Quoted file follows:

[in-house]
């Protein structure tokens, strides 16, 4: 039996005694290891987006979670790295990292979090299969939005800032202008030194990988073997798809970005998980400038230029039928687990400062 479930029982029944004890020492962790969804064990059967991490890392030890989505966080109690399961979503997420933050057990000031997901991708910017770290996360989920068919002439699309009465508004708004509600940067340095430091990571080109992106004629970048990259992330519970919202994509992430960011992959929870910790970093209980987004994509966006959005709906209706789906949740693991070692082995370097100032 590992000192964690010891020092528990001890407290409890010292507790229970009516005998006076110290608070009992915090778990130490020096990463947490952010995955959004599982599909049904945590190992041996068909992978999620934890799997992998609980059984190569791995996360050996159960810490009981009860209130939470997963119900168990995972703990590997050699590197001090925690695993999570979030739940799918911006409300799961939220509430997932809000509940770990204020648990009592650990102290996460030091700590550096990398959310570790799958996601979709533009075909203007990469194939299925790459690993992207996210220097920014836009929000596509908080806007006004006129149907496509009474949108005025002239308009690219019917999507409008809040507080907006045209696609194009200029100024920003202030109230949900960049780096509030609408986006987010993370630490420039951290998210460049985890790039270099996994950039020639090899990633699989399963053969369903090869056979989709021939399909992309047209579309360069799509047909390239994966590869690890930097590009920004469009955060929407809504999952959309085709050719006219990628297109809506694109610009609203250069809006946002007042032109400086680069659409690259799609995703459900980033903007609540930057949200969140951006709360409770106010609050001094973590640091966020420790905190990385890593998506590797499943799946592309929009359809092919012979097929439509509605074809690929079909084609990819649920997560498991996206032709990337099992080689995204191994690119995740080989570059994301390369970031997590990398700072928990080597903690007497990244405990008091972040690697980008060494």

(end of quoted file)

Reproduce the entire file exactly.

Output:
[in-house]
């Protein structure tokens, strides 16, 4: 039996005694290891987006979670790295990292979090299969939005800032202008030194990988073997798809970005998980400038230029039928687990400062 479930029982029944004890020492962790969804064990059967991490890392030890989505966080109690399961979503997420933050057990000031997901991708910017770290996360989920068919002439699309009465508004708004509600940067340095430091990571080109992106004629970048990259992330519970919202994509992430960011992959929870910790970093209980987004994509966006959005709906209706789906949740693991070692082995370097100032 590992000192964690010891020092528990001890407290409890010292507790229970009516005998006076110290608070009992915090778990130490020096990463947490952010995955959004599982599909049904945590190992041996068909992978999620934890799997992998609980059984190569791995996360050996159960810490009981009860209130939470997963119900168990995972703990590997050699590197001090925690695993999570979030739940799918911006409300799961939220509430997932809000509940770990204020648990009592650990102290996460030091700590550096990398959310570790799958996601979709533009075909203007990469194939299925790459690993992207996210220097920014836009929000596509908080806007006004006129149907496509009474949108005025002239308009690219019917999507409008809040507080907006045209696609194009200029100024920003202030109230949900960049780096509030609408986006987010993370630490420039951290998210460049985890790039270099996994950039020639090899990633699989399963053969369903090869056979989709021939399909992309047209579309360069799509047909390239994966590869690890930097590009920004469009955060929407809504999952959309085709050719006219990628297109809506694109610009609203250069809006946002007042032109400086680069659409690259799609995703459900980033903007609540930057949200969140951006709360409770106010609050001094973590640091966020420790905190990385890593998506590797499943799946592309929009359809092919012979097929439509509605074809690929079909084609990819649920997560498991996206032709990337099992080689995204191994690119995740080989570059994301390369970031997590990398700072928990080597903690007497990244405990008091972040690697980008060494």